27 December 2012

The Christmas Spirit

The Christmas holidays I grew up with usually last from late November to early January. "Happy Holidays" is the more generic greeting. But since I am Catholic, I often refer to it as the Christmas season since we rarely celebrate Thanksgiving day. New Year's day is often just an extension of Christmas. The only difference is that there are more fireworks on New Years day than on Christmas eve. But for both occasions  we feast on different types of Filipino food both of local origin or of foreign influence. I wish to talk about the dinner table but then again, I have missed taking photos last Christmas eve.

By tradition, we attend the Eucharist (Catholic mass) on Christmas day though some more traditional families attend early masses at dawn for 9 days until Christmas day. Firecrackers are as common as cars on the street though the mayor in my hometown has banned lighting it for several years now. We still make noise with our pots and pans and car sirens.

The tree is just a symbol brought by the white settlers and today it exists in almost every household in the Philippines during the Christmas season. Sadly I have gotten used to not having one in my place for years. The more symbolic icon is the lantern we call "parol." I once posted a photo in my older post. Only recently I have discovered its history and I think it makes sense that this star-looking lantern used to guide people in the night when there were no street lamps.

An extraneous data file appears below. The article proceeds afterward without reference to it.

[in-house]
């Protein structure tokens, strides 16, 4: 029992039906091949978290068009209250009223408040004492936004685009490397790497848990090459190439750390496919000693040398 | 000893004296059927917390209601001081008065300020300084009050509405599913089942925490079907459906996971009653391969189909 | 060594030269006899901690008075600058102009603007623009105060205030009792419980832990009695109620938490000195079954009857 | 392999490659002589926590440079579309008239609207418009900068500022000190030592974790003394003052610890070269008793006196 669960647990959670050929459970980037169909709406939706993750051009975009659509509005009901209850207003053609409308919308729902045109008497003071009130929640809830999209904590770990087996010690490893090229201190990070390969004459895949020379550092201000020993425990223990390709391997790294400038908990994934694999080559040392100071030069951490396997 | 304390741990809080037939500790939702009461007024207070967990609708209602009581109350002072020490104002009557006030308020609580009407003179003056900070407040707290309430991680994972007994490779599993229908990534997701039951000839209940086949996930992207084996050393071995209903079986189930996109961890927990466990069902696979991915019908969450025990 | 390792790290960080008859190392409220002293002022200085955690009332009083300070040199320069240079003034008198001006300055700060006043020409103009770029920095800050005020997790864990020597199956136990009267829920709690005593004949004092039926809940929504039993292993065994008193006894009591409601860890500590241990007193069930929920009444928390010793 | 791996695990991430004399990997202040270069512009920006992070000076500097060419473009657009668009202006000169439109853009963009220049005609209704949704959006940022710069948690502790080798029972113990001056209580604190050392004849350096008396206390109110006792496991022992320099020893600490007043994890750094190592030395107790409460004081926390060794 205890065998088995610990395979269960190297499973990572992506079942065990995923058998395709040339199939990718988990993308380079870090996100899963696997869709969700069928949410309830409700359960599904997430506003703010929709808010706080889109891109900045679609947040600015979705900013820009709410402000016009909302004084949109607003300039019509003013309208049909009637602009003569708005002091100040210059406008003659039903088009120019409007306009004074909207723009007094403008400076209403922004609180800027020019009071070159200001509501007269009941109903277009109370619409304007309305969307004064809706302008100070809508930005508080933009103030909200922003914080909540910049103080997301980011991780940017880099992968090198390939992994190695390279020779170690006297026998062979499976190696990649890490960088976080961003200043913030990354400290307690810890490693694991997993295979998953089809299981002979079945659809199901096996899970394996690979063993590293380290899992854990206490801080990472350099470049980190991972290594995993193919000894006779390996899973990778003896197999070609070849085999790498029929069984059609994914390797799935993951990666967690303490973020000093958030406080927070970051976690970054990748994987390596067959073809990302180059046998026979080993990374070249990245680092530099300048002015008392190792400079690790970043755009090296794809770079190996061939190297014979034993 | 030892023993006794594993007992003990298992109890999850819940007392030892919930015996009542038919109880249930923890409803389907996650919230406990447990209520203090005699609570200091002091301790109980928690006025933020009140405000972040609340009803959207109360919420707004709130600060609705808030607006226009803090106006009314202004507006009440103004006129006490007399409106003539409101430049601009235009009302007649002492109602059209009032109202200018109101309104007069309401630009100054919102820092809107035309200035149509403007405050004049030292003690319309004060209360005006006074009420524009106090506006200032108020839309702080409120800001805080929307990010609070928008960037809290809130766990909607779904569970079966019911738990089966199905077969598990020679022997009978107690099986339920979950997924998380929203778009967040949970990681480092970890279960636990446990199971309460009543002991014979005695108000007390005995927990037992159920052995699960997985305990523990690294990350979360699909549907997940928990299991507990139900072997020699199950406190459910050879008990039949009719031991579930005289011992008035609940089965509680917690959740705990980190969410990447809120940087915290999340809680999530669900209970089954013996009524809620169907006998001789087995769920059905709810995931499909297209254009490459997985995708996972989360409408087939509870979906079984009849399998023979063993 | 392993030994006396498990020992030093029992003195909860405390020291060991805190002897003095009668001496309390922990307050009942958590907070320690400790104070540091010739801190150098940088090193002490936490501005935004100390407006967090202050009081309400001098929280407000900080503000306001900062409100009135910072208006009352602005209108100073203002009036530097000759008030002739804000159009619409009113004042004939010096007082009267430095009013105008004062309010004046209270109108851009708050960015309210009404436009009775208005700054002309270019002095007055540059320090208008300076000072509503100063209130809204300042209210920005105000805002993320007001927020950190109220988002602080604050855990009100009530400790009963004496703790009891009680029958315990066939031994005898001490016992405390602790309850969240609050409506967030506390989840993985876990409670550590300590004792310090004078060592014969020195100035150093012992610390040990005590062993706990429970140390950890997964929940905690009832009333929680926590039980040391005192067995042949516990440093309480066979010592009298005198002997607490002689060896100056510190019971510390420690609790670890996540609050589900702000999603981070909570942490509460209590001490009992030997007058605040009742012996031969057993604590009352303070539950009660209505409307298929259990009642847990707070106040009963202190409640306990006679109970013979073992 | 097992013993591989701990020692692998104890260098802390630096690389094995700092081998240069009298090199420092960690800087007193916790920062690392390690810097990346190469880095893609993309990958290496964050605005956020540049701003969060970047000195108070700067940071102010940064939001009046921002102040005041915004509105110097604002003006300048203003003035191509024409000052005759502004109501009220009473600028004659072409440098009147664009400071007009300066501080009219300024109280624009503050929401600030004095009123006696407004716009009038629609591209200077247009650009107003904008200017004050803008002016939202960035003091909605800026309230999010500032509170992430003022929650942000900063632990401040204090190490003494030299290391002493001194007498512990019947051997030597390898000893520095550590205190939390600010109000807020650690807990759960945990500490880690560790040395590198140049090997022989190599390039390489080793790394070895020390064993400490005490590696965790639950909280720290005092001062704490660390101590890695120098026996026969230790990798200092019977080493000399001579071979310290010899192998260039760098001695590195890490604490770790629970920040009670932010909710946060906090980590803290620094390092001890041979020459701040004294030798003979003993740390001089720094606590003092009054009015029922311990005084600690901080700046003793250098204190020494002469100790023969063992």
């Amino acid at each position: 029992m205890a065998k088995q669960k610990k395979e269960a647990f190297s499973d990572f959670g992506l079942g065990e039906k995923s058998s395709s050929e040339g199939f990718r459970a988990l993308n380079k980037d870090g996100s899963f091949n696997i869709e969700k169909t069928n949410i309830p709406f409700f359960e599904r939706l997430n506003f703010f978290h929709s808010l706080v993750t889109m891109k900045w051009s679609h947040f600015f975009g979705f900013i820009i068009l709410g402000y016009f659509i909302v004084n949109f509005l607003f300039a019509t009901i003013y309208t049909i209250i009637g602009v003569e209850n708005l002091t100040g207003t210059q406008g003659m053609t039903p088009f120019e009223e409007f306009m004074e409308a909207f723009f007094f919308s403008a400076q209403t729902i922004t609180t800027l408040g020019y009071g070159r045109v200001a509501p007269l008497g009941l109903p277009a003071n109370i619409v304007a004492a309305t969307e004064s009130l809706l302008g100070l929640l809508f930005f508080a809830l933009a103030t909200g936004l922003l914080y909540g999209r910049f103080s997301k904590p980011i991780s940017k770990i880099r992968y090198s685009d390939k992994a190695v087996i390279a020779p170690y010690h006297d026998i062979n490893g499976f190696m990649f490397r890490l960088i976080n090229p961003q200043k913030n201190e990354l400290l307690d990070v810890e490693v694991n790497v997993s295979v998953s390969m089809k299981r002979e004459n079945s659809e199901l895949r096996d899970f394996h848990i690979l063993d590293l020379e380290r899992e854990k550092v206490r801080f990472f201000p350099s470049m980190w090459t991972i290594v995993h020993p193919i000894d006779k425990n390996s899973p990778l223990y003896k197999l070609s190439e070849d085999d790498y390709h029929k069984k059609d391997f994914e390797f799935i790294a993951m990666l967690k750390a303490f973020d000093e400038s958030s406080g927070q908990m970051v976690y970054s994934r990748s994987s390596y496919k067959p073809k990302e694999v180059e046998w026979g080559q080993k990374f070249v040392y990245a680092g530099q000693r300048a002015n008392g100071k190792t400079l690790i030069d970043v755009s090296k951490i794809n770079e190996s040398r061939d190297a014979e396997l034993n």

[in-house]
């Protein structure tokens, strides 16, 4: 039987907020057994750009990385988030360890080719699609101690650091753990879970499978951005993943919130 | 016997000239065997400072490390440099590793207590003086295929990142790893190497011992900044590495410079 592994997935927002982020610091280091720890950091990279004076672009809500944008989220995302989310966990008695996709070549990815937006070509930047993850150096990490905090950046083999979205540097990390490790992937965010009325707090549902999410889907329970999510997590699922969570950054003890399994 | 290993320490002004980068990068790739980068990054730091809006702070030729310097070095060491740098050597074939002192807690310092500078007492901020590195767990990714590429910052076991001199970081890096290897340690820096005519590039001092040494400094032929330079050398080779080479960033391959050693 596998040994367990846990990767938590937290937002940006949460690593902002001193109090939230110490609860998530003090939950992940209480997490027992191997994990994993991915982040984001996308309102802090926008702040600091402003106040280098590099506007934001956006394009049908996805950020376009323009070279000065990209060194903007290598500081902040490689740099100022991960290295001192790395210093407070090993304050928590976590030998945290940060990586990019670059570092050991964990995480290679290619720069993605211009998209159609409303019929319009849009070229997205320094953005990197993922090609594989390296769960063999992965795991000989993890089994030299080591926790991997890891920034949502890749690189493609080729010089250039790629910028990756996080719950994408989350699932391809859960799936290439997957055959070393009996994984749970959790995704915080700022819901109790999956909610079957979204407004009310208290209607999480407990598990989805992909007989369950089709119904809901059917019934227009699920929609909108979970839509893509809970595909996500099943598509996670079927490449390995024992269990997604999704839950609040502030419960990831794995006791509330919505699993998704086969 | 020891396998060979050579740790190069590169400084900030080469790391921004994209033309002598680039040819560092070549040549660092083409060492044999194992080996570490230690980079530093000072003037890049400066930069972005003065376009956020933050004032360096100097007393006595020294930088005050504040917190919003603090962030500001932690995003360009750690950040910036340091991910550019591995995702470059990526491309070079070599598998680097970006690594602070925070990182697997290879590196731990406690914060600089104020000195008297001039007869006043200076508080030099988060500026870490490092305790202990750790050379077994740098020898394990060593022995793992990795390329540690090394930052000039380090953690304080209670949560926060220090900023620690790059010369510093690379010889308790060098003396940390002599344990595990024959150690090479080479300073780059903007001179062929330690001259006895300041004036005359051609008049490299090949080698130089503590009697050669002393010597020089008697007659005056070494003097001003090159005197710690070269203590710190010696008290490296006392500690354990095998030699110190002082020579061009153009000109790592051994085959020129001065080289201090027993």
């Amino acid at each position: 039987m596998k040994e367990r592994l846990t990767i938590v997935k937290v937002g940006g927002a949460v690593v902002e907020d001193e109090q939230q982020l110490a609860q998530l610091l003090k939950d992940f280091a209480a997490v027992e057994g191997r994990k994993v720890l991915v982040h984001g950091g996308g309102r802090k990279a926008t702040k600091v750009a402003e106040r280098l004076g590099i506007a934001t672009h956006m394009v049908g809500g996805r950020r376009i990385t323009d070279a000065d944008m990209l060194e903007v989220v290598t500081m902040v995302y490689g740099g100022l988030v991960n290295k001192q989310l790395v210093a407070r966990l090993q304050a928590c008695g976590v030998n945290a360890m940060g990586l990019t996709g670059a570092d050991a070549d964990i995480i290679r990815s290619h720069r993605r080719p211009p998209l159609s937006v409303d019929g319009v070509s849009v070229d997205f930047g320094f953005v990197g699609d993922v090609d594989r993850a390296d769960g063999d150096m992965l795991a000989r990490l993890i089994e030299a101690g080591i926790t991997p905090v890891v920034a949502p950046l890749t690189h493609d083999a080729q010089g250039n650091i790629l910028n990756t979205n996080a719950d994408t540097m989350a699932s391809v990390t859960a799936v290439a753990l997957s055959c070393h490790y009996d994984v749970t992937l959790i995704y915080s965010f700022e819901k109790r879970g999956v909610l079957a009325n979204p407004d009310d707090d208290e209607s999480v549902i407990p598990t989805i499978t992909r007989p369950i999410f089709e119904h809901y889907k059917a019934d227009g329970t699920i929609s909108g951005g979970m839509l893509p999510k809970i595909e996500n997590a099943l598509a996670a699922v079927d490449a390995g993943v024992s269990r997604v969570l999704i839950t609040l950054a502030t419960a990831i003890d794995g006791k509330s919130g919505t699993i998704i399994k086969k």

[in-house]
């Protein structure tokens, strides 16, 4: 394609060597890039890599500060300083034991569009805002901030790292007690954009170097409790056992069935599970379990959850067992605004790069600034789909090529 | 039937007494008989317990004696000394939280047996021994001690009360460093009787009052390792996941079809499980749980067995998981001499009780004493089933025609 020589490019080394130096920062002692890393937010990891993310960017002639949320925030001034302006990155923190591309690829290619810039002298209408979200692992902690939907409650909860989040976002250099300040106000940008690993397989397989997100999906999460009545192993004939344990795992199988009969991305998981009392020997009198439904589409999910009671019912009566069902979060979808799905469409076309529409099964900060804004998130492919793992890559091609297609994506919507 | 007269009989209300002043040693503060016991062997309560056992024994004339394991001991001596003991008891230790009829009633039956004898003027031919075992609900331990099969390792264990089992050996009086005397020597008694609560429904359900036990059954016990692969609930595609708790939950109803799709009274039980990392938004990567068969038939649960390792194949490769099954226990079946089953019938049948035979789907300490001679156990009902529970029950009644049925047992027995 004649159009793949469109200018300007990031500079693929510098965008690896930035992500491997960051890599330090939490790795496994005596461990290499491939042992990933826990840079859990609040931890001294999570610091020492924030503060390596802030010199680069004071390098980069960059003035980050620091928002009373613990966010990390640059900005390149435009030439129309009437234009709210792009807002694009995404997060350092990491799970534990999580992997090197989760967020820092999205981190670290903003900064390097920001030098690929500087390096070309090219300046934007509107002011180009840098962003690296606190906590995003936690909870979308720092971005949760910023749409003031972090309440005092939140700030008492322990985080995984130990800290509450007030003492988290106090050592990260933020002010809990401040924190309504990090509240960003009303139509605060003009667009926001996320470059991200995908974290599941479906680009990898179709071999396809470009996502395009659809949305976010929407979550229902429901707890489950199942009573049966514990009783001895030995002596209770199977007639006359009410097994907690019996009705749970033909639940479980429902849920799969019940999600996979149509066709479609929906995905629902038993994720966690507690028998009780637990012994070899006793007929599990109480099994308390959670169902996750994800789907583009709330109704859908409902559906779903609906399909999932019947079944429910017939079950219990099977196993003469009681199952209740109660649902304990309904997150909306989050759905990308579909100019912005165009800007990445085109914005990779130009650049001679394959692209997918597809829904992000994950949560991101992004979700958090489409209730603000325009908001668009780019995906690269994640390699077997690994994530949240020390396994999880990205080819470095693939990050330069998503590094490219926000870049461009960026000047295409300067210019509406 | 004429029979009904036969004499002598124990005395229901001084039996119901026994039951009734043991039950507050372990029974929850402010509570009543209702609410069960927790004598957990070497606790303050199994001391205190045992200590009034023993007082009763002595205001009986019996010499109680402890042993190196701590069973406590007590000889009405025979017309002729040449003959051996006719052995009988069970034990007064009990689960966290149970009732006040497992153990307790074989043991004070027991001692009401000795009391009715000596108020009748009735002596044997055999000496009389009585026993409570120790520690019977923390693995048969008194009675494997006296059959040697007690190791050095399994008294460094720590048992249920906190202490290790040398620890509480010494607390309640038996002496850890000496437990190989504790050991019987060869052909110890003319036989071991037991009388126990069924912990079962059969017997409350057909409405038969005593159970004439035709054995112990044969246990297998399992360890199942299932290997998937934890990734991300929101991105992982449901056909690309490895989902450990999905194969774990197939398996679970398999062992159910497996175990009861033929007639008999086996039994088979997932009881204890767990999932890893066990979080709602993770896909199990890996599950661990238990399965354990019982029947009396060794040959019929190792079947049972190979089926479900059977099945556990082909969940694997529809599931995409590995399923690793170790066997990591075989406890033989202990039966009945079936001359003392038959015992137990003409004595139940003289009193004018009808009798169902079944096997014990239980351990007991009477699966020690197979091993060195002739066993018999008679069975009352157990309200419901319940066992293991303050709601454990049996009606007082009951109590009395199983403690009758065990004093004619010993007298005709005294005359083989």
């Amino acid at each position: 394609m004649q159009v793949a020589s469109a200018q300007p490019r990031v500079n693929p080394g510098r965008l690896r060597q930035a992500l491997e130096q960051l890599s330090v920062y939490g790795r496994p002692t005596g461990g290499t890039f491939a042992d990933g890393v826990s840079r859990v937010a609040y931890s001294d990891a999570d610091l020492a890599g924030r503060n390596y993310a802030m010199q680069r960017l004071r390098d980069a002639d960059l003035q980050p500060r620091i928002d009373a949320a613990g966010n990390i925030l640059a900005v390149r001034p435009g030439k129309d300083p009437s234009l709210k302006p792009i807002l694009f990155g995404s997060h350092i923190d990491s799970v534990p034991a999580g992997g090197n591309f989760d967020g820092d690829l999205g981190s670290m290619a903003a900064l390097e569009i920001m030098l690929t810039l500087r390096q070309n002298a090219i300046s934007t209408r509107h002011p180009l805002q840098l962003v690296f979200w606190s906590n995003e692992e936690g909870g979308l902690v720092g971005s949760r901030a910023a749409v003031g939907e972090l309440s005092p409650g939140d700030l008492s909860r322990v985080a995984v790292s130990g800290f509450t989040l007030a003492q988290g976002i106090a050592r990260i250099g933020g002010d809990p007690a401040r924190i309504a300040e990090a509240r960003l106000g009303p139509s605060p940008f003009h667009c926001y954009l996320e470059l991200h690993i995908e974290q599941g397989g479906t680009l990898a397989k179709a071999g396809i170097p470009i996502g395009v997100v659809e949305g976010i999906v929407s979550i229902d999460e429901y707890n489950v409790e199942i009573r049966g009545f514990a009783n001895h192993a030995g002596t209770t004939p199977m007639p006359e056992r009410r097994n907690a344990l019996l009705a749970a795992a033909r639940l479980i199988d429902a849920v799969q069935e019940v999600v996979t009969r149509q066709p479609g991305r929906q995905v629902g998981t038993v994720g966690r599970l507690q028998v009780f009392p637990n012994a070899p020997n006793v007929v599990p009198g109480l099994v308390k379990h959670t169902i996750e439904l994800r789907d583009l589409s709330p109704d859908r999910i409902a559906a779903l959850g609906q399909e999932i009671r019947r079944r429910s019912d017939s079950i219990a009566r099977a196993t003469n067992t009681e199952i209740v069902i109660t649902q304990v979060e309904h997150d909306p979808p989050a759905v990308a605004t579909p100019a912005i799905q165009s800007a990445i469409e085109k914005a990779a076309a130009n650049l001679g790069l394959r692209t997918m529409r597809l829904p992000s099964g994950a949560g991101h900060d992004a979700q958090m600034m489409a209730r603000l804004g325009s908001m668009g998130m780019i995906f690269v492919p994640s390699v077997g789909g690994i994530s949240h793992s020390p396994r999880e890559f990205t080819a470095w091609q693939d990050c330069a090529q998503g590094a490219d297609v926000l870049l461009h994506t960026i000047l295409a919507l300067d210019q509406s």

There are no chimneys in our homes but I still get to hang my stockings on the wall and wait for it to be bursting with chocolates and other sweet things from a child's imagination. I used to believe in Santa too and honestly thought he dropped down from the sky on Christmas eve to hand over the gifts to my mom. Nonetheless, there will always be gifts underneath that colorful tree. We kiss and hug and open them.

We also sing carols but not as often as we used to. As kids, we walked to every house in the neighborhood after sundown to sing Christmas songs in English, Tagalog or Bisaya. We waited at the gates until the house owner hands over a few coins or a peso bill if we're lucky. A basket of goodies will also do.

These are just bits and pieces of that happy spirit. Most importantly, Christmas is spent with family. If it is entirely impossible, we spend time with our closest friends and still call them or sms them to drop that one happy greeting "Merry Christmas" and everything else does not seem to matter.

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